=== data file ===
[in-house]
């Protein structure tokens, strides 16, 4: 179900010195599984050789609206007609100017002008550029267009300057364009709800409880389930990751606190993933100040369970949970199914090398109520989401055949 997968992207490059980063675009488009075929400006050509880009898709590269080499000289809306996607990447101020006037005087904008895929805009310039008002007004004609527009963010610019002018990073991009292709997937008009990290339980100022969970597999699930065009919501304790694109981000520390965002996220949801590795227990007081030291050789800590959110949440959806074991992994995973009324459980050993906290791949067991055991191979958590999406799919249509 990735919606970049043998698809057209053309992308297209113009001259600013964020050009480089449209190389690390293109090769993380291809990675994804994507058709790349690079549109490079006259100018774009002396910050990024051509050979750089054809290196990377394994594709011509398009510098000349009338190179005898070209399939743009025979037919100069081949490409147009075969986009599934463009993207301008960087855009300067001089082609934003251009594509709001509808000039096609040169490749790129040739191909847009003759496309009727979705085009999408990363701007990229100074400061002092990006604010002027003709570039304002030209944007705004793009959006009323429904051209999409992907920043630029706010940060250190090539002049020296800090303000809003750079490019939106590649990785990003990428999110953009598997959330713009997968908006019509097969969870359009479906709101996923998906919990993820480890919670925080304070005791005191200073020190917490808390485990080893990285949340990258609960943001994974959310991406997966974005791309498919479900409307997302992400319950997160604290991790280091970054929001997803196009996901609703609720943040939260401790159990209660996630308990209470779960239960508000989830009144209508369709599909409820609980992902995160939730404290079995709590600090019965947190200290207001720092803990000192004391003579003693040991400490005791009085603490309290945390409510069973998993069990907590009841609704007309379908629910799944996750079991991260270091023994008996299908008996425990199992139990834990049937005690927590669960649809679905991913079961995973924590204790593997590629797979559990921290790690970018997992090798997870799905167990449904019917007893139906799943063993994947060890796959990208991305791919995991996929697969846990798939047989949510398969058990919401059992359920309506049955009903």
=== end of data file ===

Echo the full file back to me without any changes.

[in-house]
């Protein structure tokens, strides 16, 4: 179900010195599984050789609206007609100017002008550029267009300057364009709800409880389930990751606190993933100040369970949970199914090398109520989401055949 997968992207490059980063675009488009075929400006050509880009898709590269080499000289809306996607990447101020006037005087904008895929805009310039008002007004004609527009963010610019002018990073991009292709997937008009990290339980100022969970597999699930065009919501304790694109981000520390965002996220949801590795227990007081030291050789800590959110949440959806074991992994995973009324459980050993906290791949067991055991191979958590999406799919249509 990735919606970049043998698809057209053309992308297209113009001259600013964020050009480089449209190389690390293109090769993380291809990675994804994507058709790349690079549109490079006259100018774009002396910050990024051509050979750089054809290196990377394994594709011509398009510098000349009338190179005898070209399939743009025979037919100069081949490409147009075969986009599934463009993207301008960087855009300067001089082609934003251009594509709001509808000039096609040169490749790129040739191909847009003759496309009727979705085009999408990363701007990229100074400061002092990006604010002027003709570039304002030209944007705004793009959006009323429904051209999409992907920043630029706010940060250190090539002049020296800090303000809003750079490019939106590649990785990003990428999110953009598997959330713009997968908006019509097969969870359009479906709101996923998906919990993820480890919670925080304070005791005191200073020190917490808390485990080893990285949340990258609960943001994974959310991406997966974005791309498919479900409307997302992400319950997160604290991790280091970054929001997803196009996901609703609720943040939260401790159990209660996630308990209470779960239960508000989830009144209508369709599909409820609980992902995160939730404290079995709590600090019965947190200290207001720092803990000192004391003579003693040991400490005791009085603490309290945390409510069973998993069990907590009841609704007309379908629910799944996750079991991260270091023994008996299908008996425990199992139990834990049937005690927590669960649809679905991913079961995973924590204790593997590629797979559990921290790690970018997992090798997870799905167990449904019917007893139906799943063993994947060890796959990208991305791919995991996929697969846990798939047989949510398969058990919401059992359920309506049955009903």